RIM BlackBerry PlayBook and Smartphone Sales Tank

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So much for RIM’s brief PlayBook sales “surge” to “4.9% of the tablet market”: The company’s losing market share “much faster than expected to rivals Apple and Google,” reports Reuters this morning.

RIM took another bath in red ink yesterday, when it revealed its quarterly profits had plummeted, sending the company’s shares tumbling in after hours trading. The disappointing quarterly earnings report was RIM’s third in a row, too, bottoming out the company’s already downgraded yearlong outlook.

(MORE: IDC: iPad 2, PlayBook Gobbled Android Market Share Last Quarter)

Analysts paint a bleak picture for RIM, telling Reuters the company’s hemorrhaging has spread internationally (referencing slowdown in the U.K.), accusing RIM of being in “blatant denial” and claiming that RIM’s already very pessimistic full year outlook isn’t pessimistic enough.

“The co-CEOs do not recognize the failure of the Playbook and continue to sell its merits in terms of security,” said Sanders Bernstein analyst Pierre Feragu, pointing to a heart-stopping decline in PlayBook shipments—from half a million to just 200,000 in a single quarter.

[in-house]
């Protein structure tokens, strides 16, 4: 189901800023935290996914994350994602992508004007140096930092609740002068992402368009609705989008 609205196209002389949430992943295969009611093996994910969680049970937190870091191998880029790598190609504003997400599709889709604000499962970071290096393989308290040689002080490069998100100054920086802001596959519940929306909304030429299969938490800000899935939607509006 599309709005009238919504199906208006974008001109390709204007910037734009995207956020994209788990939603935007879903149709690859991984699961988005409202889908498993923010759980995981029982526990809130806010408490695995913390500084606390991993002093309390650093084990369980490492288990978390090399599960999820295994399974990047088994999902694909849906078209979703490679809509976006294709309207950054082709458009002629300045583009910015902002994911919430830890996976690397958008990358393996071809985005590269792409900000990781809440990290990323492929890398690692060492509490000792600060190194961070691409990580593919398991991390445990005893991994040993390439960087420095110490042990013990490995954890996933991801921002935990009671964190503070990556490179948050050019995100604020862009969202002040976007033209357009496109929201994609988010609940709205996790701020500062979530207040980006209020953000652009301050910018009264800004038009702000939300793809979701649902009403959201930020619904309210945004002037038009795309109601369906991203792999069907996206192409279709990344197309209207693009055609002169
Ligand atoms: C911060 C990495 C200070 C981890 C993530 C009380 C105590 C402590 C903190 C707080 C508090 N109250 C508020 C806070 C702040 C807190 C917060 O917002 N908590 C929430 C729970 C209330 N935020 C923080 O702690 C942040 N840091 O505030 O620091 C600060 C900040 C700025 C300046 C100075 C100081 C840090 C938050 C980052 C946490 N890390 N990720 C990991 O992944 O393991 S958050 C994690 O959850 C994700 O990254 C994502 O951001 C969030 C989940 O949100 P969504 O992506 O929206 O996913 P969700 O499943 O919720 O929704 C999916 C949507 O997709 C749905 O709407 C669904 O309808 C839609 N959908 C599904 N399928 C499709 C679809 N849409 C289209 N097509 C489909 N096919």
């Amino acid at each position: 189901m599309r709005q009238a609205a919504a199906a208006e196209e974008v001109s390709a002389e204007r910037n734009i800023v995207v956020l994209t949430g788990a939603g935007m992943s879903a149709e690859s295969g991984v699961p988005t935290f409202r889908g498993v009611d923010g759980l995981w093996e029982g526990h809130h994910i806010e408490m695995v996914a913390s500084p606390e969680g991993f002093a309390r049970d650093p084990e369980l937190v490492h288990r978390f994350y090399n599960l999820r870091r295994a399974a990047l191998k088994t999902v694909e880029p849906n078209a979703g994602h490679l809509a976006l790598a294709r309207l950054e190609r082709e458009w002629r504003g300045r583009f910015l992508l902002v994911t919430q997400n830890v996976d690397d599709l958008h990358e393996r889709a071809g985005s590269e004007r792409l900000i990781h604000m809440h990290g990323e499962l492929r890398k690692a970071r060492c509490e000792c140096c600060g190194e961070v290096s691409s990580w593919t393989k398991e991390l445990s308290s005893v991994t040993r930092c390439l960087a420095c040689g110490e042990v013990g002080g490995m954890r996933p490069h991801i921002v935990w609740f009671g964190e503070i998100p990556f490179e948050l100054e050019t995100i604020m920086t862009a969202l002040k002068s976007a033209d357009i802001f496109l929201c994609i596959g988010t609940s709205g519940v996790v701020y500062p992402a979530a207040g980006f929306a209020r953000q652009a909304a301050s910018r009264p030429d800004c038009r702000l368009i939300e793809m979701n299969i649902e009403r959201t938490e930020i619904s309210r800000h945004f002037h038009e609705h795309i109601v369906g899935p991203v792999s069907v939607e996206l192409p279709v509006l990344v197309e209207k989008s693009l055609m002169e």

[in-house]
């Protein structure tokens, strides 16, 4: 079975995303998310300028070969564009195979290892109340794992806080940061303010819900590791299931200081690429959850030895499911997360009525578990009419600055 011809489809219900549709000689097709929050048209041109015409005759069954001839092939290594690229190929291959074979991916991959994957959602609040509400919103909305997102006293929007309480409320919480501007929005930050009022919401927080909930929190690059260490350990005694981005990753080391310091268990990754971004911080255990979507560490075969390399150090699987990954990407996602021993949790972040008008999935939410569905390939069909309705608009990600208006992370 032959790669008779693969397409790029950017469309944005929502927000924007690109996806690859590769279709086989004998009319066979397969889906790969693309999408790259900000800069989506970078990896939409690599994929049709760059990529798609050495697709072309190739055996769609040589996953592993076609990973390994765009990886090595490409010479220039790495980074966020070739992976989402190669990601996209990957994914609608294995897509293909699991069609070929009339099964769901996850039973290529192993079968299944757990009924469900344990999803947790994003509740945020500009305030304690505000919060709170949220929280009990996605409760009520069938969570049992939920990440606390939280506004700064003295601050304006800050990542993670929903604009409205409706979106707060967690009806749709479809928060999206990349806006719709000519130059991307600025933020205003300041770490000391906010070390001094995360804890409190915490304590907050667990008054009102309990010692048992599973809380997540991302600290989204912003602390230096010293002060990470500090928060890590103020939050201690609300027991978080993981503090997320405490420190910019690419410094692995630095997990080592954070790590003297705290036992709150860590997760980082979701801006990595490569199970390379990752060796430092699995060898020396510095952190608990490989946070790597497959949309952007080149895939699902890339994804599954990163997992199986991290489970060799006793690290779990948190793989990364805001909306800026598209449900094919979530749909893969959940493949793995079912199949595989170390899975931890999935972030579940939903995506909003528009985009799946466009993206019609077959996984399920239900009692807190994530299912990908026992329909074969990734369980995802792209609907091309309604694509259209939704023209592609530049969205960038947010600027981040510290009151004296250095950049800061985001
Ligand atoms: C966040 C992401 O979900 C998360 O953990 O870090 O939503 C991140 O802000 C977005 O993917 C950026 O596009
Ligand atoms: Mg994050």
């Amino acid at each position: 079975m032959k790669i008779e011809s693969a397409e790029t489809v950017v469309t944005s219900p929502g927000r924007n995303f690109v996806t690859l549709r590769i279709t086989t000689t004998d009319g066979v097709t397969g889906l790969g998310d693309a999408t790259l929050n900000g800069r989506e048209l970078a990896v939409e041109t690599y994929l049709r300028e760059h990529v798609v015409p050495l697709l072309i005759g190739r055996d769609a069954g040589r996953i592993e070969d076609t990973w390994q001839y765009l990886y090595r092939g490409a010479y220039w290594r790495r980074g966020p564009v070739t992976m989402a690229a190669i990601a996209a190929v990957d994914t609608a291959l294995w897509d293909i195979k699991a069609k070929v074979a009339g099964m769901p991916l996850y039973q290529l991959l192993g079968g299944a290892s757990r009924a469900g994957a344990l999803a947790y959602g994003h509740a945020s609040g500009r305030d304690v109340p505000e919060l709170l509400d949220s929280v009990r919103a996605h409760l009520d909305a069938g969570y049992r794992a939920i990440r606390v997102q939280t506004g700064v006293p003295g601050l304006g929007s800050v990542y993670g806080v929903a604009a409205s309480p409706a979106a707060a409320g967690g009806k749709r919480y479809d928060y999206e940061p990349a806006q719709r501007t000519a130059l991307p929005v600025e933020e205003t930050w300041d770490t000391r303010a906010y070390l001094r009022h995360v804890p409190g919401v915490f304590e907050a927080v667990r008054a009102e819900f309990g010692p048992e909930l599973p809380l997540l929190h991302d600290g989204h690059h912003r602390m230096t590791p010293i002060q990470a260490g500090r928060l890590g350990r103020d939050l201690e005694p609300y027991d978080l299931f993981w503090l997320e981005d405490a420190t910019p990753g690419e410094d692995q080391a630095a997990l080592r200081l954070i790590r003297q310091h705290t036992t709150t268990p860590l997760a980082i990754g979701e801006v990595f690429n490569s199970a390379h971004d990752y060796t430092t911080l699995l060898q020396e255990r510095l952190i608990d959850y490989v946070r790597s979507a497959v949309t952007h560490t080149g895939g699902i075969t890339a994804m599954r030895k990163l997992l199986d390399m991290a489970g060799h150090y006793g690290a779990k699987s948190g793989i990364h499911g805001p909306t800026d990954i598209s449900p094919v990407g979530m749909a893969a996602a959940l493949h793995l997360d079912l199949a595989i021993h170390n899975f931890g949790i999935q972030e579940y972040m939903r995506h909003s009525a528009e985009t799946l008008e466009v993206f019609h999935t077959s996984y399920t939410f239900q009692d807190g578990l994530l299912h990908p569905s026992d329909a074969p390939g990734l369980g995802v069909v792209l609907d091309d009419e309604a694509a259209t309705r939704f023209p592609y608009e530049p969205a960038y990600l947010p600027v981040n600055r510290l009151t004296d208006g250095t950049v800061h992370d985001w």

Then there’s National Bank Financial, one of whose analyst’s calls the PlayBook “nothing short of a disaster.”

“Our view is the company is garnering lower profitability on its service revenue, which is the monthly infrastructure fee charged to carriers based on the number of active BlackBerry subscribers,” said National Bank analysts, downgrading RIM’s stock from “sector perform” to a stinging “underperform.”

But don’t tell that to RIM co-CEO’s Mike Lazaridis and Jim Balsillie. In a conference call after RIM’s earnings results were released, Balsillie spoke of a PlayBook software update dubbed “PlayBook 2.0,” and Lazaridis claimed the company would be back in the black by the third quarter and going forward.

MORE: RIM Slashes 2,000 Jobs on Market Losses to Android, iPhone

Matt Peckham is a reporter at TIME. Find him on Twitter at @mattpeckham or on Facebook. You can also continue the discussion on TIME’s Facebook page and on Twitter at @TIME.